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A Palaver Of Unlike Minds. Critical News, 11th May 2014

Posted by Business in Ghana on May 11, 2014

Critical News, 11th May 2014

Sydney Casely-Hayford,

Oh, I struggled with this one.  I stumbled into mediation for a couple last week end.  As a rule I never get between couples, but this was very dear to my soul and I have their permission to use their story, definitely not their names.

Paapa and Akosua have been bickering on big, small issues for so long, three children all grown up and left home, they have a whole new set of problems.  Work, girlfriend, attention, fellowshipping etc..  Akosua is an avid Church goer, Paapa is still not convinced that all the solutions are with the Lord on high.  Money wahala too dey inside big time.

Left alone, no children to occupy them, PaaAkosua have resorted to fisticuffs, so bad, we were in the hospital removing stitches from her lower jaw.  A very repentant him was embarrassingly in the doorway, cowering from medical eyes, melding into the recesses of the curtains.

After we gingerly make it down the stairs and back home, I am confronted with a possible suit for assault and battery.  Akosua wants one back for this pain and suffering.  Looking at her face in the mirror, she turns to me and says “Sydney hwe me nim”.

Akosua is very attractive at fifty something.  She was one of the most eye-catching and most chased girls on Legon campus and she could have had anyone of us friends, but she opted for Paapa out of UST.   We gossiped about this for ages.

Now, I don’t know what to do in such circumstances, I knew there was no solution because of the way Akosua was going on, but I suggested that we engage in a “ho’oponopono”.  This Hawaaian word represents a gathering and hearing process and asks that opposing parties stay with the process until an answer is found, no matter how long.

After four hours moderating, I get up and retreat to the door.  In frustration, Akosua bursts into tears and confronts Paapa’s two decades of impotence, that has got Akosua looking outside the gate whenever he “travels” and questions what type of impotence pushes a man to have a girlfriend.  For what reason?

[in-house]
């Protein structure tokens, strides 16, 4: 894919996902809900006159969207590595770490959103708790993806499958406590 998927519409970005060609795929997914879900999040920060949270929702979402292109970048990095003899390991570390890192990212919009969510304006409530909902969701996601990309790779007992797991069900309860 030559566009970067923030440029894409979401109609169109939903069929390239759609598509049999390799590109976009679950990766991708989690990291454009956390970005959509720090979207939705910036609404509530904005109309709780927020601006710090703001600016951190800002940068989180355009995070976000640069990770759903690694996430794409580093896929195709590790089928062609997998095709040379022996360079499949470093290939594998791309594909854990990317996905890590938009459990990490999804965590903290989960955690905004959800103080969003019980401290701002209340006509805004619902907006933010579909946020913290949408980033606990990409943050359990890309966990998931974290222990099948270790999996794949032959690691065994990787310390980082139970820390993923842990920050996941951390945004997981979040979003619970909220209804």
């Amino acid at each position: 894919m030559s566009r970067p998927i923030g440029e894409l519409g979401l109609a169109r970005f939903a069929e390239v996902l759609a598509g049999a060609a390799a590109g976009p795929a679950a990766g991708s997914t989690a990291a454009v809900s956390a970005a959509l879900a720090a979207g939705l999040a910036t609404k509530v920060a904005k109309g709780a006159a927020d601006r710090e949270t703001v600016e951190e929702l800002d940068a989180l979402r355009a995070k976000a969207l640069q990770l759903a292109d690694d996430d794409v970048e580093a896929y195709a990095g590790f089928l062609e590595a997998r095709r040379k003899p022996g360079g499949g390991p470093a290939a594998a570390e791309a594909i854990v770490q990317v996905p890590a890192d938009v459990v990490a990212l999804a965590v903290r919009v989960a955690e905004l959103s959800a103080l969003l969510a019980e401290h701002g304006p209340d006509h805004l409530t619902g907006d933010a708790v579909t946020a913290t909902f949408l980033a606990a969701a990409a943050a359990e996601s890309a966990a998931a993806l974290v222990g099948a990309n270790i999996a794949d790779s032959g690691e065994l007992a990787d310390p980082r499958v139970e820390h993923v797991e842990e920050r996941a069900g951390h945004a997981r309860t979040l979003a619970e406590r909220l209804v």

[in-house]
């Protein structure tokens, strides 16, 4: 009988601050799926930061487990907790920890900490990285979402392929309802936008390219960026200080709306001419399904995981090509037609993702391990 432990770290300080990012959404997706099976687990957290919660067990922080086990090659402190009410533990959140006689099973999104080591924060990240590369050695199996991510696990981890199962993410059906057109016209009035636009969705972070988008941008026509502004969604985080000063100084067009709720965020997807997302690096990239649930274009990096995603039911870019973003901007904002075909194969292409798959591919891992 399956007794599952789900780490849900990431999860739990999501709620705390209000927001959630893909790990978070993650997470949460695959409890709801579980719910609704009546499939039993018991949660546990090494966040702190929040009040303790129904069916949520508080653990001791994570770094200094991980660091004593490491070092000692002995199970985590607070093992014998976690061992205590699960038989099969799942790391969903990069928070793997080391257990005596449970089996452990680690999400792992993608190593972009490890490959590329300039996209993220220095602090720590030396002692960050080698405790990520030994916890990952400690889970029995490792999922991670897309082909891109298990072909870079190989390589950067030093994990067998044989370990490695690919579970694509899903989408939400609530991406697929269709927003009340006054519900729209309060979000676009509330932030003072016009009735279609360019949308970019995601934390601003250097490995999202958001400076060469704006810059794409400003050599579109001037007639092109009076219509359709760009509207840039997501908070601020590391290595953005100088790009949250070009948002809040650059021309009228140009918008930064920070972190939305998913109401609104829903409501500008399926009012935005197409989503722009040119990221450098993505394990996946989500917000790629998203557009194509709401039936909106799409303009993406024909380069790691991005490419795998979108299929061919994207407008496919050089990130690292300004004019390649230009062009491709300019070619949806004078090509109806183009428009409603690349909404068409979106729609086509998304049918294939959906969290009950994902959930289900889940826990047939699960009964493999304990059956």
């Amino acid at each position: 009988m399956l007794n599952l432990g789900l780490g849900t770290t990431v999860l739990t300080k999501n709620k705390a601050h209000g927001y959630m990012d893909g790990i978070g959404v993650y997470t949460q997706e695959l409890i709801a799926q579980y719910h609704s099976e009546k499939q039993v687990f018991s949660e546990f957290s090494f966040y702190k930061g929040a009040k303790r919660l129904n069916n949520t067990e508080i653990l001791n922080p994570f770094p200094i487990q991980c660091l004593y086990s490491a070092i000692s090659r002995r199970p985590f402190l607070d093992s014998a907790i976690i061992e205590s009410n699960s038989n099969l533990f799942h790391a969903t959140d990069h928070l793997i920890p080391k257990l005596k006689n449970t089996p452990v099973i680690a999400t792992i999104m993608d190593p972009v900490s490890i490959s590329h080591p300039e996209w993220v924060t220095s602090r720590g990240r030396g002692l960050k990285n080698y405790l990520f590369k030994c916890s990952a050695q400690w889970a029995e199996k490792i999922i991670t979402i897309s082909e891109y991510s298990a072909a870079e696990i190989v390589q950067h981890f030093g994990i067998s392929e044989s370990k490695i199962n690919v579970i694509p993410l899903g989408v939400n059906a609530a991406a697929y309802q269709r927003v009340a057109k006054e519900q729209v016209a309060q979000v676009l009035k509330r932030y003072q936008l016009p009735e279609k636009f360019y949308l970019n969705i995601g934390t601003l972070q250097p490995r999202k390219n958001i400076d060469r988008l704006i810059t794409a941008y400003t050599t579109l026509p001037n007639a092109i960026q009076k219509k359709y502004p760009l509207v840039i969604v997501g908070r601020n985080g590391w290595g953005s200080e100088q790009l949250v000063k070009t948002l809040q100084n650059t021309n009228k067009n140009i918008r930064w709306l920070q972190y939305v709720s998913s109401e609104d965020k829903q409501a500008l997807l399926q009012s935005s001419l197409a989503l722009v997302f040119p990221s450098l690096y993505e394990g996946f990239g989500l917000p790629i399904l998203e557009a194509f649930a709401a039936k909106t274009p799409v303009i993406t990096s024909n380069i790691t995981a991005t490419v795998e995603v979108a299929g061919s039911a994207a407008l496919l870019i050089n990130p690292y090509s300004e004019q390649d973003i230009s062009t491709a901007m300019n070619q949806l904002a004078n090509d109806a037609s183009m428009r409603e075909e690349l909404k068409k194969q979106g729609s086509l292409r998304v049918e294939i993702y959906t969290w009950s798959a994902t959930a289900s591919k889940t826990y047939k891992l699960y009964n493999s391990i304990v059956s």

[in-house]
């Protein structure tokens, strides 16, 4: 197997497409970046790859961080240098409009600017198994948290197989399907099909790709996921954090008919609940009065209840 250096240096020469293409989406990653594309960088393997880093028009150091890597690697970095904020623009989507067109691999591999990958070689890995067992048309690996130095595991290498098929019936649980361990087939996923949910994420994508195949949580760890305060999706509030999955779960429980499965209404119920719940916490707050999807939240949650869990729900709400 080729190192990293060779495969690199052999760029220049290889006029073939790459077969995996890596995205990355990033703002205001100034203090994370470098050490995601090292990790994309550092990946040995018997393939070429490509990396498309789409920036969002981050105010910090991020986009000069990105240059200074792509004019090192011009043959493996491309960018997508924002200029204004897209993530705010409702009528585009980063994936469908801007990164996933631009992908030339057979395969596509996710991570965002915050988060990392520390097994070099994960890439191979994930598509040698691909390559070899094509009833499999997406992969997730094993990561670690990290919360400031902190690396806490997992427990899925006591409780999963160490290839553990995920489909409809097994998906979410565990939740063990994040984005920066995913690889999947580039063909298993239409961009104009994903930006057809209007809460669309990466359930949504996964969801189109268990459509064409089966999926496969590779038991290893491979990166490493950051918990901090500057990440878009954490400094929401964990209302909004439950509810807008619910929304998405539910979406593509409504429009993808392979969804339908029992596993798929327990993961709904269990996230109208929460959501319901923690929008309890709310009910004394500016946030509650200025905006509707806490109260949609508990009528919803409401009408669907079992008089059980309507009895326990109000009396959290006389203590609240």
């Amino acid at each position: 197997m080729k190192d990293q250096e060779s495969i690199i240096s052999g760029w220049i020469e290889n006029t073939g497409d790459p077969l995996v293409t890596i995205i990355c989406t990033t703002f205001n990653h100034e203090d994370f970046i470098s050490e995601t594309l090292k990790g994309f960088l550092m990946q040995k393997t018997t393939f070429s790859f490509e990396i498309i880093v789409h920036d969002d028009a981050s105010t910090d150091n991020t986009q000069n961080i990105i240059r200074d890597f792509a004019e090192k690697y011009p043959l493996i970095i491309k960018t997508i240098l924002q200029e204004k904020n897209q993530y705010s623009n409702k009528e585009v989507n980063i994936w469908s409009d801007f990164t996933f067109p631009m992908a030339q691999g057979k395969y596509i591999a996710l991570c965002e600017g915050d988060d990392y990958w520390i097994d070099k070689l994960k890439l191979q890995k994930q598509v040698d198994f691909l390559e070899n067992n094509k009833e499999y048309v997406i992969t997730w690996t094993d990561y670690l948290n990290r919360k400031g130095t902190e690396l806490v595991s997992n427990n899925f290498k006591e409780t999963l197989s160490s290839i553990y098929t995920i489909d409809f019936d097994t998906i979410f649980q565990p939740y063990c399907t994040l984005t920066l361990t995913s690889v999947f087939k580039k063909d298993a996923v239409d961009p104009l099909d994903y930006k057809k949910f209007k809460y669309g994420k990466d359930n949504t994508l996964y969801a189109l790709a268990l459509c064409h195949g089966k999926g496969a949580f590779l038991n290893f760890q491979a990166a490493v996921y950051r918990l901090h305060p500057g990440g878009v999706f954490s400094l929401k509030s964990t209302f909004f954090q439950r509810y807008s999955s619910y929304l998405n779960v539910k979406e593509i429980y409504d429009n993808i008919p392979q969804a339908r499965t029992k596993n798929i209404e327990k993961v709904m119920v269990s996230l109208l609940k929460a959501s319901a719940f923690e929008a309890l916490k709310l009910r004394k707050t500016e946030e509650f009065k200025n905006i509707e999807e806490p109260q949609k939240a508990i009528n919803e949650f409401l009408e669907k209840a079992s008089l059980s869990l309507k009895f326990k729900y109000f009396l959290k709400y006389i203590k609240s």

My counseling career out the window, Paapa totally flummoxed (this was never to come out), all we can do is fritter the next hour to agree for Akosua to go sojourn in the US with Afia, the eldest who has offered a ticket.

But we have a compromise for now.  It might not get us anywhere, but we have a compromise and that’s how we leave it.

I made comments on Boko Haram and Islam on the Big Issue, Citifm Saturday, fashioned a lot of direct insults from Muslim sounding names.  The ire of the Islam community was not left to interpretation and I seem to have lost a lot of readers and admirers, because I challenged that I had not heard from Islam’s leaders regarding Boko Haram’s murderous intent in the name of Islam.  And I was very direct.

I say Islam must Fatwa Boko Haram for committing these crimes in the name of Islam.  If it has been done, I have not heard it said in Ghana, although I have listened carefully to much on BBC and other services discussing the Boko and what it stands for.  If it is a religious crusade, killing people to make a point is wrong by any stretch of dedication.

People are not at war with religion, so to raze, maim, abduct, sell and destroy property with the intent of establishing a religious belief is wrong.  The Koran is clear against this, so are Christianity, Buddhism, Hinduism and all other major religions.

We should not have religious intolerance in any form.  Those who have written to insult me, and it happens every time I make a comment bordering on religion, well I am sorry you feel that way, but the higher deity gave us all free will to think and discuss and challenge.  If you do not believe in this principle, then we are of unlike minds.

Boko Haram is NOT a religious group and that they are positing themselves as such, affronting Islam, must invite louder condemnation from clerics all over the world.  That is the one way we can purge such extremists from our society.